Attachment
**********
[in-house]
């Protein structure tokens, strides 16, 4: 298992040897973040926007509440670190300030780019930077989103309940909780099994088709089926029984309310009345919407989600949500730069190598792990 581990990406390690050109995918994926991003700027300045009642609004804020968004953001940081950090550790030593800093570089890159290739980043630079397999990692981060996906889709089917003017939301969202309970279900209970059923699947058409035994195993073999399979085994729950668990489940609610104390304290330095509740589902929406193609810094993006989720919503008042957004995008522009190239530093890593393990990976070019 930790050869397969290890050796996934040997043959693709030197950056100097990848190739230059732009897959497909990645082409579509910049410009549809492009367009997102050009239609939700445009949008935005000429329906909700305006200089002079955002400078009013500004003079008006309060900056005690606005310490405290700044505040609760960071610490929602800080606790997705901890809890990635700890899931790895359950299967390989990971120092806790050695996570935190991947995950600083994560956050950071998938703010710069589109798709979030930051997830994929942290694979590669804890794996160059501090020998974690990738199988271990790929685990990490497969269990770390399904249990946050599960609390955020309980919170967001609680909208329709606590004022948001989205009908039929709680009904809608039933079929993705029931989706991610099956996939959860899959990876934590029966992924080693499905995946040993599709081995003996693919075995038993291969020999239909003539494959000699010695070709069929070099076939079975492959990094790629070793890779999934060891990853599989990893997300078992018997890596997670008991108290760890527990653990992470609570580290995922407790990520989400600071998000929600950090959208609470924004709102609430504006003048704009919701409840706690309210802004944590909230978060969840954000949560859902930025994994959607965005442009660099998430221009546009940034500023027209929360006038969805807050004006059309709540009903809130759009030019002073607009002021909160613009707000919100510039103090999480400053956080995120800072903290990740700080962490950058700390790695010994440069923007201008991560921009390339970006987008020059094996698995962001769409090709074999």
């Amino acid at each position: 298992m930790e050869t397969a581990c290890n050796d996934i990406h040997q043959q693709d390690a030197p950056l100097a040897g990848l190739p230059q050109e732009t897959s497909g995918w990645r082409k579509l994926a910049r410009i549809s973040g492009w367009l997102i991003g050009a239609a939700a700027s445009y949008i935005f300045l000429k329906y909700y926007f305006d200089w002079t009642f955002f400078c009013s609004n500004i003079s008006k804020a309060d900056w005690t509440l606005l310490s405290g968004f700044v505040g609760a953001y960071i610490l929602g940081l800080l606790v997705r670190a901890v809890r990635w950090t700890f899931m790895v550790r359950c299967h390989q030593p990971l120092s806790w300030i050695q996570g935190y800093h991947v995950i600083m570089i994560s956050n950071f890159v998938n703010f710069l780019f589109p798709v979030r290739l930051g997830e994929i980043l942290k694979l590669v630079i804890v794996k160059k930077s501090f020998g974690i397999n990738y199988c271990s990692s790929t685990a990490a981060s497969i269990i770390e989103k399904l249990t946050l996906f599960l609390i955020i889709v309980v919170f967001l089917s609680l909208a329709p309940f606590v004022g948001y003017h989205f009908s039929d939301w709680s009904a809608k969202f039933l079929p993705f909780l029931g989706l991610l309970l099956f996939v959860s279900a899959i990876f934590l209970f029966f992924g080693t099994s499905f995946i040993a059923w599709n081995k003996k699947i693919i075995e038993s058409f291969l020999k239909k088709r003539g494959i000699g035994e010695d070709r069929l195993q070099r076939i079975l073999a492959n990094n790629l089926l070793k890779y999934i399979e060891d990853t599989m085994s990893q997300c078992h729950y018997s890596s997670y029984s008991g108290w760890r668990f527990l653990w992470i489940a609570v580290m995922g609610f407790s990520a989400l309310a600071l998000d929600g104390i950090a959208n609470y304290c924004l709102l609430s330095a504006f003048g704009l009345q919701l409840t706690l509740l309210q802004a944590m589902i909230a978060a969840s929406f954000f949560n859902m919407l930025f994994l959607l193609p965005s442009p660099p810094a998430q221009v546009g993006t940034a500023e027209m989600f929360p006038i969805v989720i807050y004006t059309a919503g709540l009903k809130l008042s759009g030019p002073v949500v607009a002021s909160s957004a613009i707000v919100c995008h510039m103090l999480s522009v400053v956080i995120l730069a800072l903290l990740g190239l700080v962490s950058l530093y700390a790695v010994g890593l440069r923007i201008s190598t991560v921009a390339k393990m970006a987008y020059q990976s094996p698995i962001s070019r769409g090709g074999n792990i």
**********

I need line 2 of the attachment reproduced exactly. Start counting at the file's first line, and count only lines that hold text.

């Protein structure tokens, strides 16, 4: 298992040897973040926007509440670190300030780019930077989103309940909780099994088709089926029984309310009345919407989600949500730069190598792990 581990990406390690050109995918994926991003700027300045009642609004804020968004953001940081950090550790030593800093570089890159290739980043630079397999990692981060996906889709089917003017939301969202309970279900209970059923699947058409035994195993073999399979085994729950668990489940609610104390304290330095509740589902929406193609810094993006989720919503008042957004995008522009190239530093890593393990990976070019 930790050869397969290890050796996934040997043959693709030197950056100097990848190739230059732009897959497909990645082409579509910049410009549809492009367009997102050009239609939700445009949008935005000429329906909700305006200089002079955002400078009013500004003079008006309060900056005690606005310490405290700044505040609760960071610490929602800080606790997705901890809890990635700890899931790895359950299967390989990971120092806790050695996570935190991947995950600083994560956050950071998938703010710069589109798709979030930051997830994929942290694979590669804890794996160059501090020998974690990738199988271990790929685990990490497969269990770390399904249990946050599960609390955020309980919170967001609680909208329709606590004022948001989205009908039929709680009904809608039933079929993705029931989706991610099956996939959860899959990876934590029966992924080693499905995946040993599709081995003996693919075995038993291969020999239909003539494959000699010695070709069929070099076939079975492959990094790629070793890779999934060891990853599989990893997300078992018997890596997670008991108290760890527990653990992470609570580290995922407790990520989400600071998000929600950090959208609470924004709102609430504006003048704009919701409840706690309210802004944590909230978060969840954000949560859902930025994994959607965005442009660099998430221009546009940034500023027209929360006038969805807050004006059309709540009903809130759009030019002073607009002021909160613009707000919100510039103090999480400053956080995120800072903290990740700080962490950058700390790695010994440069923007201008991560921009390339970006987008020059094996698995962001769409090709074999």